Your child should be formally evaluated by a licensed learning specialist or clinical psychologist provided free of charge by the school. If you're not satisfied with the timeliness of the evaluation, or you wish to pursue a private evaluation, the costs can range anywhere from $1,000 to $5,000, although insurance may cover it.
After the evaluation, you will have the opportunity to attend the Individualized Education Plan (IEP) meeting and discuss the services the school is recommending. Do your research and come prepared with information and recommendations you believe are appropriate for your child. The IEP is a contract, and the most important document when appropriating services.
"The IEP stipulates that children receive a certain level of instruction at a certain intensity over a certain period of time and that progress be monitored so that [parents] know what is being offered is working," Horowitz explains.
The IEP may stipulate that services be rendered in the general education classroom with special support brought in, in a general education setting where the child is moved to a separate space for part of the day, or that the child is moved to a completely different school or home-schooled. "The key is 'appropriate.' Is what the child is receiving appropriate, and is the child benefiting from that special education service?" Horowitz says.
Accommodations, unlike modifications, don't change what is expected from a child. "These are intelligent kids who have alternate paths to conquering, understanding, and mastering information," Horowitz says. Accommodations may include extended time and alternate test settings; a date book or assistive technology for organization; a note taker; special classroom seating or lighting; typed, double spaced, or large-print handouts; or an alternative keyboard for those with motor challenges. Audio books from organizations like Bookshare® or Recording for the Blind and Dyslexic® and assistive technologies like e-readers, high-speed flatbed scanners, and the Intel Reader (pictured at right) can help students who struggle with reading and comprehension and may be provided free of charge if it's included in the IEP and budgets allow.
Parents as Partners
It's important not to feel pressured to sign anything until you understand exactly what the IEP states and how the recommended services will be implemented. If the IEP is signed and you learn about a new technology that you believe can help your child, for example, you can ask to hold another meeting to revise the IEP.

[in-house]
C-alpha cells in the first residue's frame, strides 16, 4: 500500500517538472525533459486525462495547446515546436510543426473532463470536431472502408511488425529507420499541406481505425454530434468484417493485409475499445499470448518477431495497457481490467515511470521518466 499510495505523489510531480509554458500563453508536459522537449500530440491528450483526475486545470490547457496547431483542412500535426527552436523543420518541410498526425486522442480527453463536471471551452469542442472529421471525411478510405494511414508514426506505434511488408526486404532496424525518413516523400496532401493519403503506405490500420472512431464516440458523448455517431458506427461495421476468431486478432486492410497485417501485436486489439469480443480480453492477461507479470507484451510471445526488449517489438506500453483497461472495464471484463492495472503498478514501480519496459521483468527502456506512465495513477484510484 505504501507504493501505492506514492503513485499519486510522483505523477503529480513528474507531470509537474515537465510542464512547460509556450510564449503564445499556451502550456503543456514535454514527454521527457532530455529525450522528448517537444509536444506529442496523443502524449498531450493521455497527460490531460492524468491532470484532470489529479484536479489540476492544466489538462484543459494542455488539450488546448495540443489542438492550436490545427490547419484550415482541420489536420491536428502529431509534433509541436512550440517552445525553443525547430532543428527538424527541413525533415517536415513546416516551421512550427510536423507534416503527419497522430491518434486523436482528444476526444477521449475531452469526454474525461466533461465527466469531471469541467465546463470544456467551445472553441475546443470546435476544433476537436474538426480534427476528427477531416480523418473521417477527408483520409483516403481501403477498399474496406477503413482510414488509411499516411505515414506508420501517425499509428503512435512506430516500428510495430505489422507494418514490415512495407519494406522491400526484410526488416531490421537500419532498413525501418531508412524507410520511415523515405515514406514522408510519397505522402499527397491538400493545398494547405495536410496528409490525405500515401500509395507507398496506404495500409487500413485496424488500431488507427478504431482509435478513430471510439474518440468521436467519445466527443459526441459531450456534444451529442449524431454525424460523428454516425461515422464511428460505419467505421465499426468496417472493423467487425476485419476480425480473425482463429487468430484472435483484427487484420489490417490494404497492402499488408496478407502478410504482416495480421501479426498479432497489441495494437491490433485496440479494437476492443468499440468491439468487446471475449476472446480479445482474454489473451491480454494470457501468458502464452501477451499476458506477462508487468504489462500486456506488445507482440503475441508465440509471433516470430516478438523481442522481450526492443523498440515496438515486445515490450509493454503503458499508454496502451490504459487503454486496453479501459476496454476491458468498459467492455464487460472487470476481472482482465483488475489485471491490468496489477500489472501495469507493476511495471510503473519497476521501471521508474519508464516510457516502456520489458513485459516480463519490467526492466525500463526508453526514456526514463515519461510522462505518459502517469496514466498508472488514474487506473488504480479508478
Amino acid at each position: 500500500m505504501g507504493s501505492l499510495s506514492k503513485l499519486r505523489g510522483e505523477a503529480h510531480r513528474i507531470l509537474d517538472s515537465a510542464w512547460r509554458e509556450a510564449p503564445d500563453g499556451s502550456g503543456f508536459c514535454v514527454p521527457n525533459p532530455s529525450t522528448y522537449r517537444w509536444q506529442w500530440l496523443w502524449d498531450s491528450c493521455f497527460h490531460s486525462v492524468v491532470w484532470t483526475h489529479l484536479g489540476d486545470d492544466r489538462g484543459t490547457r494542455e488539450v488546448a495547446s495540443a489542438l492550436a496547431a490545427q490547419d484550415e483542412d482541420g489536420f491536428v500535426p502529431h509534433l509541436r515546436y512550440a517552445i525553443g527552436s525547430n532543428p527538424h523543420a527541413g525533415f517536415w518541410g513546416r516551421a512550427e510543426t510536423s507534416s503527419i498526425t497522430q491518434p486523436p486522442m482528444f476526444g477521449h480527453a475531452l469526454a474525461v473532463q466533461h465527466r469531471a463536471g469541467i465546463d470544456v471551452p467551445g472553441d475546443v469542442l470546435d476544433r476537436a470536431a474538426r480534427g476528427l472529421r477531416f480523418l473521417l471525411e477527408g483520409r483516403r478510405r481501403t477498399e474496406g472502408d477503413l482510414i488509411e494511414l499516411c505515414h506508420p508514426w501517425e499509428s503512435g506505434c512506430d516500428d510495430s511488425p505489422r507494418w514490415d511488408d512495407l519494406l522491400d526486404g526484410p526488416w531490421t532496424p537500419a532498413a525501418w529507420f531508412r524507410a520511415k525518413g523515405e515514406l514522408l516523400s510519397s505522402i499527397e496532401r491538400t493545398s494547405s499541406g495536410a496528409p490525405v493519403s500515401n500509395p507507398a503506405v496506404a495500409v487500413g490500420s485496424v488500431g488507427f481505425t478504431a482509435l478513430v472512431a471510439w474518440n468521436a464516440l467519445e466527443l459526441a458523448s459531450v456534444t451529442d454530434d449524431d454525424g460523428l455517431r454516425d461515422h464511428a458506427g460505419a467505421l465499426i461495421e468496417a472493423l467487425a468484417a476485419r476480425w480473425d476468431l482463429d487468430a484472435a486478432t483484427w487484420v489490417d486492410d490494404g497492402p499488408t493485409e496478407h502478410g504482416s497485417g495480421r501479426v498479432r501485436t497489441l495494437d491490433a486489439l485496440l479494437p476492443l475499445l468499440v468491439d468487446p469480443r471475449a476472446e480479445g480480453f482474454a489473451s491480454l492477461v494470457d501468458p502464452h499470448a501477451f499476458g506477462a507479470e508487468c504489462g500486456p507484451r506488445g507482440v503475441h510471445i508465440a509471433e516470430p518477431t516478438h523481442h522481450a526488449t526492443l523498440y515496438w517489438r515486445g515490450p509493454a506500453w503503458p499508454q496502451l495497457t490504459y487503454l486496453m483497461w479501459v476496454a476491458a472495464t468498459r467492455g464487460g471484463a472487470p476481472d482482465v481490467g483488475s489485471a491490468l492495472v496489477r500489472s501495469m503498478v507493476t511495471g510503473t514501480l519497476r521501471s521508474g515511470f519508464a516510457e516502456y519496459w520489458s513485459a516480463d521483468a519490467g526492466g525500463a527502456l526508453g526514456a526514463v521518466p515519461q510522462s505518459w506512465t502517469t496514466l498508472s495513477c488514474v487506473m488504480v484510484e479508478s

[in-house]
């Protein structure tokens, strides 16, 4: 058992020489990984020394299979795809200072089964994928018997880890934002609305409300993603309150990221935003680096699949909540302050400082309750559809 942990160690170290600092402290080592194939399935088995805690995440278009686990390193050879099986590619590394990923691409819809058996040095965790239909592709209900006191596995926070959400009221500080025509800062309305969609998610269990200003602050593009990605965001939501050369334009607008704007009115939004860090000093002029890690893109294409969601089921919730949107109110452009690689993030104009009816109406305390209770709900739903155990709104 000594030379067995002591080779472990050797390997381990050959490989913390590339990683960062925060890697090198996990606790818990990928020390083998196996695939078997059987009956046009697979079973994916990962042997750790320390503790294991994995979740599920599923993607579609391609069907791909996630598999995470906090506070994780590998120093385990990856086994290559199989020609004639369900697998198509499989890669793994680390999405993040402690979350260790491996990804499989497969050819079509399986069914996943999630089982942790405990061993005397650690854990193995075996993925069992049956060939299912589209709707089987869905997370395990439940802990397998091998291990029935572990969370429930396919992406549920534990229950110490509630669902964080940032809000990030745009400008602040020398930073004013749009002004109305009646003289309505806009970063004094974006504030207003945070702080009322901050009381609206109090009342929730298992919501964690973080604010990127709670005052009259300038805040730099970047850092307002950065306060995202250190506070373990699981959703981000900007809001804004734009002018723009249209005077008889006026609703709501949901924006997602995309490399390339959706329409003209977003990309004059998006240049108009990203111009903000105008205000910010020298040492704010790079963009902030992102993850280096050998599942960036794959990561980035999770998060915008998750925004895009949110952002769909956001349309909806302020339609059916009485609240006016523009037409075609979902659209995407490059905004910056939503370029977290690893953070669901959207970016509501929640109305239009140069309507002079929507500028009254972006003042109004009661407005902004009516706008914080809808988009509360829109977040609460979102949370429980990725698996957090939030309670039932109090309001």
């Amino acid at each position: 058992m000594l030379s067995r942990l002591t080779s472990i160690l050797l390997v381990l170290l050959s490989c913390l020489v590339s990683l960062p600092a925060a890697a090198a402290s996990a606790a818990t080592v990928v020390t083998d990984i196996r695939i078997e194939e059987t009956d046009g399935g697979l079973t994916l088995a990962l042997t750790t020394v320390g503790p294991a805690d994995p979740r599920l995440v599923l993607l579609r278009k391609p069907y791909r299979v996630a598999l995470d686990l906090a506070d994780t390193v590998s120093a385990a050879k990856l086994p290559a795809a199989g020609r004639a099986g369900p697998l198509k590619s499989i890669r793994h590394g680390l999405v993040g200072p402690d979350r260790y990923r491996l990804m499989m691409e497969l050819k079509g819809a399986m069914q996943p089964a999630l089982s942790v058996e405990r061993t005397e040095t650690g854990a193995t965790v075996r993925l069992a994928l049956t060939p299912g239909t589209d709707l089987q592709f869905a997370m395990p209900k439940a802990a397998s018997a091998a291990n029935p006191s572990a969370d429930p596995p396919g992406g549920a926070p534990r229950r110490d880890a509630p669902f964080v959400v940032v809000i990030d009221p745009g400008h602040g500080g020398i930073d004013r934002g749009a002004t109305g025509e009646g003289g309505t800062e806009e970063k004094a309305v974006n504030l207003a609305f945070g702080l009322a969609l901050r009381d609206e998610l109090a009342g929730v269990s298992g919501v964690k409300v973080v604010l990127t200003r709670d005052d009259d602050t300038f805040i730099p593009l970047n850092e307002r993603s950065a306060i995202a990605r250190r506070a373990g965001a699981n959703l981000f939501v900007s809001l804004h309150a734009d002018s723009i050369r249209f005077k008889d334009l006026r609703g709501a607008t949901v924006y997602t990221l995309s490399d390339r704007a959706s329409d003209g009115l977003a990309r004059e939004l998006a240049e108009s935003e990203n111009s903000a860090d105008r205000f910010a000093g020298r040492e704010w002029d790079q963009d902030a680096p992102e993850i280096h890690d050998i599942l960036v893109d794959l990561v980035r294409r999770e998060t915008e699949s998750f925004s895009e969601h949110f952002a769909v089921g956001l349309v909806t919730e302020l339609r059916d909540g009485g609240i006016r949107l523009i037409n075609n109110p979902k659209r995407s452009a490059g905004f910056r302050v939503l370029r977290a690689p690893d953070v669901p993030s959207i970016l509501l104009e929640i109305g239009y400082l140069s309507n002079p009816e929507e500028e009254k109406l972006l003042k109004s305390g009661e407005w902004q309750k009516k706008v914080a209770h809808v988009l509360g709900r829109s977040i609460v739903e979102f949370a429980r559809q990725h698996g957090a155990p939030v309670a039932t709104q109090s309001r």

"There are absolutely ways for this living, breathing document - which is not written in stone and needs to be reviewed on a regular basis throughout the school year - to be amended and updated in ways that are meaningful for the parent and the school," Horowitz says.
These due process rights are articulated at the time you enter the evaluation process, not at the IEP meeting, and all attempts for recourse should be well documented.
Sometimes when parents are not satisfied with the IEP, mediation will take place with a professional mediator, a parent advocate, or even an attorney. Horowitz warns parents not to go into an IEP meeting wanting to do battle; instead, take a 'parents as partners' approach. "When parents and schools finally sit down and talk, they realize that they're both interested in the same thing, and they can put together a plan that really does work."
For some children who have physical or mental impairments that impact their learning time, yet are not eligible for special education services, the 504 plan, or section 504 of the Rehabil-itation Act of 1973, can provide services for them. This civil rights law prohibits discrimination against children with disabilities and states that the school must provide accommodations so the student can participate in the general education setting. The evaluation and process for receiving these services is different from the process for pursuing special education services. Visit www.nymetroparents.com/504comparison for a chart detailing how 504 and IDEA work with each other and complement one another, so you as the parent can better assist your child's educational team in ensuring your child's right to a free and appropriate education.